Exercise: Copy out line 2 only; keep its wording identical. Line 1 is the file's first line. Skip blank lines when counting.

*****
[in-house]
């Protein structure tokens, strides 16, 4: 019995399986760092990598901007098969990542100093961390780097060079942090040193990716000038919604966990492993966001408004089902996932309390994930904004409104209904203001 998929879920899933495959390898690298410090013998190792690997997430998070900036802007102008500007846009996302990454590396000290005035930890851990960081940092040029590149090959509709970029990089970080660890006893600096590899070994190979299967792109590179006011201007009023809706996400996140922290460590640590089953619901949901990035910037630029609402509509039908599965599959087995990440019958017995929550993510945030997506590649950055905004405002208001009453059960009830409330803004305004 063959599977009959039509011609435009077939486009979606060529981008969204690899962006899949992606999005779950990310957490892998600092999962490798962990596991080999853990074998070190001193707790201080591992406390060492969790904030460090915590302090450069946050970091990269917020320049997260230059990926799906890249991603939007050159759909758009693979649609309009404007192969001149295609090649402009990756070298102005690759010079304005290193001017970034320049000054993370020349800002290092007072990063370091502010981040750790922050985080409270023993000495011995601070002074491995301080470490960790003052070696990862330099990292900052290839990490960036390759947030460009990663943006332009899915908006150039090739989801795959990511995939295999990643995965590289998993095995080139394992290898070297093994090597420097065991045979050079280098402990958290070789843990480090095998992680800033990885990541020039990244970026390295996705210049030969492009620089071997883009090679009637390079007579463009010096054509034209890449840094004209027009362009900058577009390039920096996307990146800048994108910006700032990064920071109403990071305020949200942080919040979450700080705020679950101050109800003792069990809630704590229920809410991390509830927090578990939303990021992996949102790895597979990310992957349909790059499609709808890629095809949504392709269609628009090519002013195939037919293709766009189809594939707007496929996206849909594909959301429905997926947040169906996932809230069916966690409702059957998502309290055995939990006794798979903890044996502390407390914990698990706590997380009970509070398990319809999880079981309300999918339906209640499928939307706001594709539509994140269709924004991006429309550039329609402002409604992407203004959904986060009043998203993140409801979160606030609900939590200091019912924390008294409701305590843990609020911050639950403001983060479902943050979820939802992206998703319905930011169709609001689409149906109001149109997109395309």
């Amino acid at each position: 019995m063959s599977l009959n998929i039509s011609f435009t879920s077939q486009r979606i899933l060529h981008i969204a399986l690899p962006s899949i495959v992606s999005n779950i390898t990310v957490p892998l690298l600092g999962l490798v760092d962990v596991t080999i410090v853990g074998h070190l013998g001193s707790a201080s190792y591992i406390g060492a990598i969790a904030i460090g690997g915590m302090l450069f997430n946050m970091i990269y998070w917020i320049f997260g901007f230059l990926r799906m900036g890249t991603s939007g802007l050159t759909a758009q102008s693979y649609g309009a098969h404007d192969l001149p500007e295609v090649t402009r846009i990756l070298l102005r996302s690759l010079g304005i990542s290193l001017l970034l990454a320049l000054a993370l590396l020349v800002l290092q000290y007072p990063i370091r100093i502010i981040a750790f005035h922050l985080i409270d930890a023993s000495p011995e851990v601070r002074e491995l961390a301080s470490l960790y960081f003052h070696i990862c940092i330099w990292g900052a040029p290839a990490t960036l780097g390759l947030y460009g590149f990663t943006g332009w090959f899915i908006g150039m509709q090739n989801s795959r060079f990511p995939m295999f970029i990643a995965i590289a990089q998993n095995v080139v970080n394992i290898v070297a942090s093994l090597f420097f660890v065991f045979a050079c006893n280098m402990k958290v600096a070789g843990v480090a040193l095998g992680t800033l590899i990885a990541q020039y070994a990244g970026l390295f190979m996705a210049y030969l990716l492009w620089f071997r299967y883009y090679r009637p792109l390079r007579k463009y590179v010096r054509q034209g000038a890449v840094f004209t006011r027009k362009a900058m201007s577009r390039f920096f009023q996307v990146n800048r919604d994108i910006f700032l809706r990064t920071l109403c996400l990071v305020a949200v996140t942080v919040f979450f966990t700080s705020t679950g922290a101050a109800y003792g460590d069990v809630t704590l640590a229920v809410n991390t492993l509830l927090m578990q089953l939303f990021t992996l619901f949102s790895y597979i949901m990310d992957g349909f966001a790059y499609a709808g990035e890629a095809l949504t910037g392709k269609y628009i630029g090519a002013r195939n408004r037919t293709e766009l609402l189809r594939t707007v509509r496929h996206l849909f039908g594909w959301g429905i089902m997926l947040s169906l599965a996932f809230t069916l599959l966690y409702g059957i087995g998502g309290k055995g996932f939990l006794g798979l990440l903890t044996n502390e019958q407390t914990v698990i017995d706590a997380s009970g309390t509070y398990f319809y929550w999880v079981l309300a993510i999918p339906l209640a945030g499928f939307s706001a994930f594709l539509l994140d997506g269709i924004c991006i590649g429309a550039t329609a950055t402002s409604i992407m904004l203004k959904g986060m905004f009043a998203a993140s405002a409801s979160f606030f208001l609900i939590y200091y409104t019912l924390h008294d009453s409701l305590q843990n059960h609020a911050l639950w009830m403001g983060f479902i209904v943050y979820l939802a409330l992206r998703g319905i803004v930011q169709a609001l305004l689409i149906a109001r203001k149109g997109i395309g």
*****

């Protein structure tokens, strides 16, 4: 019995399986760092990598901007098969990542100093961390780097060079942090040193990716000038919604966990492993966001408004089902996932309390994930904004409104209904203001 998929879920899933495959390898690298410090013998190792690997997430998070900036802007102008500007846009996302990454590396000290005035930890851990960081940092040029590149090959509709970029990089970080660890006893600096590899070994190979299967792109590179006011201007009023809706996400996140922290460590640590089953619901949901990035910037630029609402509509039908599965599959087995990440019958017995929550993510945030997506590649950055905004405002208001009453059960009830409330803004305004 063959599977009959039509011609435009077939486009979606060529981008969204690899962006899949992606999005779950990310957490892998600092999962490798962990596991080999853990074998070190001193707790201080591992406390060492969790904030460090915590302090450069946050970091990269917020320049997260230059990926799906890249991603939007050159759909758009693979649609309009404007192969001149295609090649402009990756070298102005690759010079304005290193001017970034320049000054993370020349800002290092007072990063370091502010981040750790922050985080409270023993000495011995601070002074491995301080470490960790003052070696990862330099990292900052290839990490960036390759947030460009990663943006332009899915908006150039090739989801795959990511995939295999990643995965590289998993095995080139394992290898070297093994090597420097065991045979050079280098402990958290070789843990480090095998992680800033990885990541020039990244970026390295996705210049030969492009620089071997883009090679009637390079007579463009010096054509034209890449840094004209027009362009900058577009390039920096996307990146800048994108910006700032990064920071109403990071305020949200942080919040979450700080705020679950101050109800003792069990809630704590229920809410991390509830927090578990939303990021992996949102790895597979990310992957349909790059499609709808890629095809949504392709269609628009090519002013195939037919293709766009189809594939707007496929996206849909594909959301429905997926947040169906996932809230069916966690409702059957998502309290055995939990006794798979903890044996502390407390914990698990706590997380009970509070398990319809999880079981309300999918339906209640499928939307706001594709539509994140269709924004991006429309550039329609402002409604992407203004959904986060009043998203993140409801979160606030609900939590200091019912924390008294409701305590843990609020911050639950403001983060479902943050979820939802992206998703319905930011169709609001689409149906109001149109997109395309």